• 3 out of 53 out of 53 out of 53 out of 53 out of 5 Ray | 7/19/2012

    " not too bad, but a step down from the first book. "

  • 3 out of 53 out of 53 out of 53 out of 53 out of 5 Fredrick Danysh | 7/6/2012

    " Lars Fuchs is newly married and sets off with his bride to prospect the astroids. But he has problems. A rich man wants to control astroid mining and wants his wife. Plus his wife is not happy living as a prospector. "

  • 4 out of 54 out of 54 out of 54 out of 54 out of 5 Chris | 3/27/2012

    " The sequel to The Precipice. Mining the Asteroid Belt. "

  • 5 out of 55 out of 55 out of 55 out of 55 out of 5 Paddythemic | 1/22/2012

    " ben bova brings utter realism and page turning wonder to the table once again with this second part to the asteroid wars quadrilogy. "

  • 3 out of 53 out of 53 out of 53 out of 53 out of 5 Rob Roy | 3/28/2011

    " An exploration of the nature of revenge and lust for power. As always, Ben Bova's characters are real people for whom you care about, even to an extent the villains. "

  • 5 out of 55 out of 55 out of 55 out of 55 out of 5 Abbey | 3/27/2011

    " The Asteroid Wars in a series by Ben Bova, one of the three trinity of sci fi writers I read most often: Bova, Bear, and Benford. Too much human melodrama, but also very good speculations on how to overcome the distances of space, artificial gravity, loneliness, etc. "

  • 3 out of 53 out of 53 out of 53 out of 53 out of 5 Crusader | 2/10/2011

    " Not as good as the first novel in the series since you are basically accustomed to the ideas introduced. The action does pick up though with realistic space battles (due to piracy) being the main focus. "

  • 4 out of 54 out of 54 out of 54 out of 54 out of 5 Drew | 9/2/2010

    " Sometimes you can't just be left alone "

  • 3 out of 53 out of 53 out of 53 out of 53 out of 5 Rob | 8/13/2009

    " An exploration of the nature of revenge and lust for power. As always, Ben Bova's characters are real people for whom you care about, even to an extent the villains. "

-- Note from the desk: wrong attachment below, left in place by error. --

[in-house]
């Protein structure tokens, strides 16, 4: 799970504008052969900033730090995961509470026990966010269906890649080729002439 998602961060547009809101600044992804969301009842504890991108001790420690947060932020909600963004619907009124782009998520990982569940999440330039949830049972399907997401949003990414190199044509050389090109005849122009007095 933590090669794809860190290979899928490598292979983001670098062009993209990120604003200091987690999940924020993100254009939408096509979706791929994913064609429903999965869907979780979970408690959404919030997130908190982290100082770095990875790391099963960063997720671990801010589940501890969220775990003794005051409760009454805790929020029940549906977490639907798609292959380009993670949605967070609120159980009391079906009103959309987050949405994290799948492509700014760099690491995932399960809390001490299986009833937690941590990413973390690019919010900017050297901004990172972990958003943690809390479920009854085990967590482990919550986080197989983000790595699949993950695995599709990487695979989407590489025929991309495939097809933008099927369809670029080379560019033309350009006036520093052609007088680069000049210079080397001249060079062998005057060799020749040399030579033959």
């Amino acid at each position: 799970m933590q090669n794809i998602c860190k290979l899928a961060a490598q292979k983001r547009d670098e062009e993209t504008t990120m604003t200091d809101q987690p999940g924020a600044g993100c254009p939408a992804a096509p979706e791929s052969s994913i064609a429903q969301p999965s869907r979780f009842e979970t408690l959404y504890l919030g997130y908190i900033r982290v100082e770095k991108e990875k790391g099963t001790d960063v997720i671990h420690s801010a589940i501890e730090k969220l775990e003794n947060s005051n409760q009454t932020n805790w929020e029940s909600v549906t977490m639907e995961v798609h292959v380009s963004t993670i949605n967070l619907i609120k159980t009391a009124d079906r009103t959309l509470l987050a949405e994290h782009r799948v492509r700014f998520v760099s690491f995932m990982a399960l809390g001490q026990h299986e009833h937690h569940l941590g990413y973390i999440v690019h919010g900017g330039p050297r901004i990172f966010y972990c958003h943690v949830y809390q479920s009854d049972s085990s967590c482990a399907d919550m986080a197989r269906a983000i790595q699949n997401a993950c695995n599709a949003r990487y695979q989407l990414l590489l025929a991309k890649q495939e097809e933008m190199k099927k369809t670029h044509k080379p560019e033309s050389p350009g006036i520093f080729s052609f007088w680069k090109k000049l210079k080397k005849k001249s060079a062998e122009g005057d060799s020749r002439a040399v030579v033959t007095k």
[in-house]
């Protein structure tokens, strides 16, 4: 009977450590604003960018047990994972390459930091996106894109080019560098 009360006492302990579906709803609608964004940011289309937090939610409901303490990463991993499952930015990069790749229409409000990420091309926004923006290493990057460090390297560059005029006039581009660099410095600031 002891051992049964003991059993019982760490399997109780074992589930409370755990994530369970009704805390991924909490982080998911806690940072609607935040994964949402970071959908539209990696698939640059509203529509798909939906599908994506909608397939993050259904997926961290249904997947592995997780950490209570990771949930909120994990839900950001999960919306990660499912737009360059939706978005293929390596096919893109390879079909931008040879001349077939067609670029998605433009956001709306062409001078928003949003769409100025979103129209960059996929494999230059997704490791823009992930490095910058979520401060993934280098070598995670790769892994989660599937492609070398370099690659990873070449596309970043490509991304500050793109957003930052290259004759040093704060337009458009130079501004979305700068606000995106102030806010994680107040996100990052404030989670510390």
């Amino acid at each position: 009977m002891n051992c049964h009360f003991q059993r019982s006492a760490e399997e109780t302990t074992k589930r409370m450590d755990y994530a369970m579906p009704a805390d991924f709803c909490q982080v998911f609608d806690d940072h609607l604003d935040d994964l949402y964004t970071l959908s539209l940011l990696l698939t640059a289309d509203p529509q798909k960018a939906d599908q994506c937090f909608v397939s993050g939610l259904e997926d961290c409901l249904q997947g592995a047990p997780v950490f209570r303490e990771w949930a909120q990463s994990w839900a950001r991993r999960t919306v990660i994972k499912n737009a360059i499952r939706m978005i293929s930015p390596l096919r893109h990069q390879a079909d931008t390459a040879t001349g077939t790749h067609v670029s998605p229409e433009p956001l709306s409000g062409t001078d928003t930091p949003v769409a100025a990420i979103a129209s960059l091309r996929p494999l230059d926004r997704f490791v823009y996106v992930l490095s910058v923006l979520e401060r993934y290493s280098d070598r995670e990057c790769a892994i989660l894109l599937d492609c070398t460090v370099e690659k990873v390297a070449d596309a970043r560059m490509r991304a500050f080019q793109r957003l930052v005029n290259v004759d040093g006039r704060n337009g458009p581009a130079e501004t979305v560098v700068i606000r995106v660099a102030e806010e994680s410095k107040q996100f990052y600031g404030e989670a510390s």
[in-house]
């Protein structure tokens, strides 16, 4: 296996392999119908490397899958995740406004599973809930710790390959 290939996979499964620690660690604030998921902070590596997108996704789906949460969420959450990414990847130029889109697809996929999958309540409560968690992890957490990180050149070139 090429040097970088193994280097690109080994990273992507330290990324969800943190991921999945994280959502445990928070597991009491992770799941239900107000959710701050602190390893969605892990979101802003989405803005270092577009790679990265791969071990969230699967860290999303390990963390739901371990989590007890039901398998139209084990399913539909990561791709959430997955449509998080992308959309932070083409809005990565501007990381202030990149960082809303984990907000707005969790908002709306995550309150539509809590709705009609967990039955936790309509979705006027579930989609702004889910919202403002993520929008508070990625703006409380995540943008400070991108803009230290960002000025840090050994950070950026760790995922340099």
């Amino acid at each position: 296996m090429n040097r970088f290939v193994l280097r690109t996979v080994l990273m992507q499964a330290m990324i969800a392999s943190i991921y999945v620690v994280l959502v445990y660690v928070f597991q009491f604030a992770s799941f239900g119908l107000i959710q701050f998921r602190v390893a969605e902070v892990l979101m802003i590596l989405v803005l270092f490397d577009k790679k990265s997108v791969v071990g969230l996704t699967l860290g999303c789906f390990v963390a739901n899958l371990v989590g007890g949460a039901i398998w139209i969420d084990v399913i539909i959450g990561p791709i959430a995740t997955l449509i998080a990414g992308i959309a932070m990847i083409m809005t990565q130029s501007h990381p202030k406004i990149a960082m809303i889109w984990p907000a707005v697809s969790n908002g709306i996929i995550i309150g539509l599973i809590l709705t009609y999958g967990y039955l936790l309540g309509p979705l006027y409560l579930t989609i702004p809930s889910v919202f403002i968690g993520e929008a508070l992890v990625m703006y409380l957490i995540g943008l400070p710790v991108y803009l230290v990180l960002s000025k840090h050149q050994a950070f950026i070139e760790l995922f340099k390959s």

• 5 out of 55 out of 55 out of 55 out of 55 out of 5 Randy | 7/20/2009

    " book two in the asteroid wars. "

  • 4 out of 54 out of 54 out of 54 out of 54 out of 5 Chris | 6/21/2009

    " The sequel to The Precipice. Mining the Asteroid Belt. "

  • 3 out of 53 out of 53 out of 53 out of 53 out of 5 Paul | 1/11/2009

    " The second in a series of books dealing with earth after our blue marble falls off the "greenhouse cliff". It's good, competent speculative fiction. "

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About the Author
Author Ben Bova

Ben Bova was born in Philadelphia and received his doctorate in education from California Coast University in 1996. The author of over 120 futuristic novels and nonfiction books, he has also been a radio commentator, editor, lecturer, and aerospace industry executive. His articles, opinion pieces, and reviews have appeared in Scientific American, Nature, the New York Times, the Wall Street Journal, and many other publications. His work has earned six Hugo Awards. He received the Lifetime Achievement Award of the Arthur C. Clarke Foundation in 2005, and his novel Titan won the John W. Campbell Memorial Award for the best science fiction novel of 2006.